Linked by Dedoimedo on Thu 17th Mar 2011 23:17 UTC
Debian and its clones Writing about Debian is not a simple thing. You know it's the giant that has spawned pretty much every other distro out there. It's almost like a Roman Empire, almost a taboo. Furthermore, it's not a desktop distro per se. It's more sort of a template you use to build your platform. It's also a SOHO server distro, therefore it more fits into the business category, comparable to CentOS and similar.
Thread beginning with comment 467372
To view parent comment, click here.
To read all comments associated with this story, please click here.
jabbotts
Member since:
2007-09-06

You where talking about installers so it seemed relevant though still directed as more a generic comment.

Debian could imposed a full set of defaults on the user. There is a liveCD debian version which probably does just this. Pretty much ever liveCD does this. That's how they work; a bootable image which can also be written to hard drive.

The difference is "full installer" versus "live installer" still though. One can't compare the two. It's like comparing a Windows install with a Windows drive image; one has an install process with several required questions while the other has a pre-fab OS image that's simply being stamped onto the hard drive.

Look at Mandriva:
Mandriva One - a liveCD version with set defaults and a live installer which stamps the pre-fab image onto hard drive if desired.

Mandriva Free - a "libre" full install version. This provides the traditional bare metal cold install giving the user the most choice in system setup. One can accept the full install defaults provided where possible or change them in addition to answering various required questions.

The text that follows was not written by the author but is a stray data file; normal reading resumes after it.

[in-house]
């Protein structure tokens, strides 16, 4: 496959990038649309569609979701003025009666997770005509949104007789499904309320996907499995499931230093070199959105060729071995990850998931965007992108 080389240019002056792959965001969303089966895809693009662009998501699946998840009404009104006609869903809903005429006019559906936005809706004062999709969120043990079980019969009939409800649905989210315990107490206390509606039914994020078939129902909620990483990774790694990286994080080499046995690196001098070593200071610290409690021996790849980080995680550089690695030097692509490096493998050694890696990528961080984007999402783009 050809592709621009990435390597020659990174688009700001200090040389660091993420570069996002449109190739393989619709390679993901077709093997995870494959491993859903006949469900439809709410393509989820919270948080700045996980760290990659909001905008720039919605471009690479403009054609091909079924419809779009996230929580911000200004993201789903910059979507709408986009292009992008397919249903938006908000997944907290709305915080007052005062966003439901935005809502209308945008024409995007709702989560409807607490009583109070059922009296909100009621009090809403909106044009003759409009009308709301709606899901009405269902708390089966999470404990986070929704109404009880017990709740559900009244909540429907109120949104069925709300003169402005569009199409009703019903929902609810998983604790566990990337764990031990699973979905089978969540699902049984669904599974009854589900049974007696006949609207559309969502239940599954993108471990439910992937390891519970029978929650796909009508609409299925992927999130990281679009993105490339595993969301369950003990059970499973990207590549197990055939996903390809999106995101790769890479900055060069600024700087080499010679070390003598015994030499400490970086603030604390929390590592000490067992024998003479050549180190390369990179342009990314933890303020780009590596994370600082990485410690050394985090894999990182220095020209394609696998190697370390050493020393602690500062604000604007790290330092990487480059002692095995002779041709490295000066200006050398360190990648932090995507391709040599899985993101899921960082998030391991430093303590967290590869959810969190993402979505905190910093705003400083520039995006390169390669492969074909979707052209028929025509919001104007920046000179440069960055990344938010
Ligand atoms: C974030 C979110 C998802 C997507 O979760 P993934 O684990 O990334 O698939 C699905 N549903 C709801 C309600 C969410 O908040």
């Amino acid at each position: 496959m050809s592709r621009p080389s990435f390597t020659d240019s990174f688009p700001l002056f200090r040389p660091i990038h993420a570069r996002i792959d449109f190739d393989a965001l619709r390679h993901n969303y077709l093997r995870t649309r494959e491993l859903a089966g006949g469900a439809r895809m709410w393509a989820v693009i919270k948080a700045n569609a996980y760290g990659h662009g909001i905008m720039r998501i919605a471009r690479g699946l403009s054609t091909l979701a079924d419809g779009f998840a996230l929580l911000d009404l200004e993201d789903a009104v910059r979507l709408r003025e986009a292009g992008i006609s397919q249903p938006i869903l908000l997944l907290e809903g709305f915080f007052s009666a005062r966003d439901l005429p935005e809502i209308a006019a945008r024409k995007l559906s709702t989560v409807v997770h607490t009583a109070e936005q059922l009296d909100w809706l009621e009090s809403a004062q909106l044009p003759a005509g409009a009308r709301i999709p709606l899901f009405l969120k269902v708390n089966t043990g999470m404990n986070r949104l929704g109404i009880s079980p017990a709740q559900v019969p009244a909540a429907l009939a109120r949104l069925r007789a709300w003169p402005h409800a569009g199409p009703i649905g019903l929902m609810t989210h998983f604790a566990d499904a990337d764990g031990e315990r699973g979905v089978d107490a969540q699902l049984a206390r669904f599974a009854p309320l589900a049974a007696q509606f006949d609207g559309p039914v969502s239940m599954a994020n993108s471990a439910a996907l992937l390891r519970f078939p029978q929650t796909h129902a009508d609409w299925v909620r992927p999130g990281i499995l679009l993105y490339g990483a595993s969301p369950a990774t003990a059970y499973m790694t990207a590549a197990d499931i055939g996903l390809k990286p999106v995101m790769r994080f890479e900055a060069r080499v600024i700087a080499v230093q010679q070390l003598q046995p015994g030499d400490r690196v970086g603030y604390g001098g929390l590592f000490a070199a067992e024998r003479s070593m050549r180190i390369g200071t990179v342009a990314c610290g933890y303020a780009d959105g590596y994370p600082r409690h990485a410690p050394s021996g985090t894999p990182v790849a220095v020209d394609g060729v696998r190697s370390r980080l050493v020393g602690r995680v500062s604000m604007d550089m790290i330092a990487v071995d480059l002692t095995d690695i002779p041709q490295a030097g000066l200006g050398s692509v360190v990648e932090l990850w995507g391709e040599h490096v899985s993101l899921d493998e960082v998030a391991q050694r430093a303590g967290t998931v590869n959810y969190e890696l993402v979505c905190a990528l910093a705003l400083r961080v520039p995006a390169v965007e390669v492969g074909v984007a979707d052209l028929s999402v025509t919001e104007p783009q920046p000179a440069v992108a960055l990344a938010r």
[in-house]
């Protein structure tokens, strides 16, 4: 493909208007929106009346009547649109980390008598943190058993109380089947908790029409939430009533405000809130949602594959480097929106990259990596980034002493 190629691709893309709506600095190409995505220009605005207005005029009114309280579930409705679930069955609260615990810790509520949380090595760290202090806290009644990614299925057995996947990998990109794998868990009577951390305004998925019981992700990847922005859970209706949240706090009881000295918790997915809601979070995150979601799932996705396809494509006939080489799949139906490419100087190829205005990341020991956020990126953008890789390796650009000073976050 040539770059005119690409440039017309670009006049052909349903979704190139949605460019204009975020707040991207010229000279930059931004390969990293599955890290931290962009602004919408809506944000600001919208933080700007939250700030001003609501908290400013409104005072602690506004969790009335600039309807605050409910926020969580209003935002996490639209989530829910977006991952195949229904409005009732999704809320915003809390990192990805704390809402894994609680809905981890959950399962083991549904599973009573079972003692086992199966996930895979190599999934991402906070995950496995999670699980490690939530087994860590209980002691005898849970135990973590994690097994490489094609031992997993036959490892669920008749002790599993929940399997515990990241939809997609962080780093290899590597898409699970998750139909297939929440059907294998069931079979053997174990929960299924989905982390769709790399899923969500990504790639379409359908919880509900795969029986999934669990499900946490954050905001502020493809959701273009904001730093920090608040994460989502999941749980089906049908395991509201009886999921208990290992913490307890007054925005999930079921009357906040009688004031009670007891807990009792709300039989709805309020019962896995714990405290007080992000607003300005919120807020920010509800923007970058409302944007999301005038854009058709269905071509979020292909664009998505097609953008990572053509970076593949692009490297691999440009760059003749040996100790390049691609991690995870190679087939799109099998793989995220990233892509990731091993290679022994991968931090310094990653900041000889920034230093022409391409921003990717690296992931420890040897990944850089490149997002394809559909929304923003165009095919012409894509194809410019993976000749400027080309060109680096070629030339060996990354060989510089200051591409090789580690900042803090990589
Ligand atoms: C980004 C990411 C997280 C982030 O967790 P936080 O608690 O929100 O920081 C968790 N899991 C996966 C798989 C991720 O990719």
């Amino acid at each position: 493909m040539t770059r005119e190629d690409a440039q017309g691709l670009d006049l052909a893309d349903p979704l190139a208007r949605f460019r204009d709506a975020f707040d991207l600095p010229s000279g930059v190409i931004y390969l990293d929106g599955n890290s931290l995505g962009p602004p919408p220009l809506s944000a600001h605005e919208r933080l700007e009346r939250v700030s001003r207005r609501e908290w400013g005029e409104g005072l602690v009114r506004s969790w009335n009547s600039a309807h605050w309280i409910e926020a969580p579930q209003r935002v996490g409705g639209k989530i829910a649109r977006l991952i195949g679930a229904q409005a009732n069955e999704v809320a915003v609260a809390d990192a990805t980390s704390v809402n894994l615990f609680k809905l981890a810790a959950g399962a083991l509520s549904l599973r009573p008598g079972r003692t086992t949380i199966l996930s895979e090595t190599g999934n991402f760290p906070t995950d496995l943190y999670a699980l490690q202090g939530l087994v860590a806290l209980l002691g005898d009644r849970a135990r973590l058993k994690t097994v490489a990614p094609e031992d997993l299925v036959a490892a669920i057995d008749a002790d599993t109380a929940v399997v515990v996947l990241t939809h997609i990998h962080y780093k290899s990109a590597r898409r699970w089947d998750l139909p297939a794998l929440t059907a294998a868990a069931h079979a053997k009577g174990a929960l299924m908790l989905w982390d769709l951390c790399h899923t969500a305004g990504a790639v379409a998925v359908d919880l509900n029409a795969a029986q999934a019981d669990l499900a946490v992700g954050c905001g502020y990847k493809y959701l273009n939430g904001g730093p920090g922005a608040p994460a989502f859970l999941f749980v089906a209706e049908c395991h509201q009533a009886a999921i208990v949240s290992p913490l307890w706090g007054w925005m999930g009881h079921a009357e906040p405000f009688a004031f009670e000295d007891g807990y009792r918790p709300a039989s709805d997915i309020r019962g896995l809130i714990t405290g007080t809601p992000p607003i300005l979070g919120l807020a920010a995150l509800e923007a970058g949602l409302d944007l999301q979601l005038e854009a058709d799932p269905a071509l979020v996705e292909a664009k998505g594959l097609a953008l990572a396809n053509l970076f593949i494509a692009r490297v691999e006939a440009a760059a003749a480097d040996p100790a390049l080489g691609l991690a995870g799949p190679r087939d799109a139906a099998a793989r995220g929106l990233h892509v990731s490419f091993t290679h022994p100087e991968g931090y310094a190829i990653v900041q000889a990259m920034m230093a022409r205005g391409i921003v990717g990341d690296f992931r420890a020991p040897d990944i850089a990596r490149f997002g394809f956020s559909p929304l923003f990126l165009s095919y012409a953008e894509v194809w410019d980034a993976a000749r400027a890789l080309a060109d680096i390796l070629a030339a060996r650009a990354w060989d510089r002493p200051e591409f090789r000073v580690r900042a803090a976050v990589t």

One can't compare the two isntalls because they are completely different by design and necesity. One is essentially a drive image stamped to the system while the other is an install process dependent on user's choices.

In the case of Mandriva and Debian, one has the option of using a liveCD installer or a full disk installer. If what one wants is a default install with all but the absolute minimum decided for them; use the liveCD.. that's what it's meant to do. If one wants more choice in how the system is installed, use the full install.. that's what it's meant to do.

Reply Parent Score: 2

Icaria Member since:
2010-06-19

I think we've established that there's no necessity for one install method to be substantially more or less restrictive than the other. You're probably just better off making the general argument that, if you want a hassle free install, use a more curated Debian derivative and don't bemoan the 'toolkit OS' crowd their OSes, which suit their usage scenarios. Trying to tie this reasoning to particular pieces of technology seems more counter-productive, than anything.

Reply Parent Score: 1

jabbotts Member since:
2007-09-06

I don't think it's even complicated enough to require child forks. If one wants a curated liveCD install then choose the liveCD install disk. Don't complain when a completely different type of install behaves differently from a liveCD image.

I think the real issue that started this whole article and discussion was blindly grabbing an install disk based on a guess then taking issue with the distribution when the reviewer's blind guess was incorrect. It's kind of like buying a VW Bug to take the family on campign trips with then complaining because it doesn't hold six people comfortably or do a good job of pulling the a camper behind it. Well duh.. neither of those are part of it's design in the first place.

Reply Parent Score: 2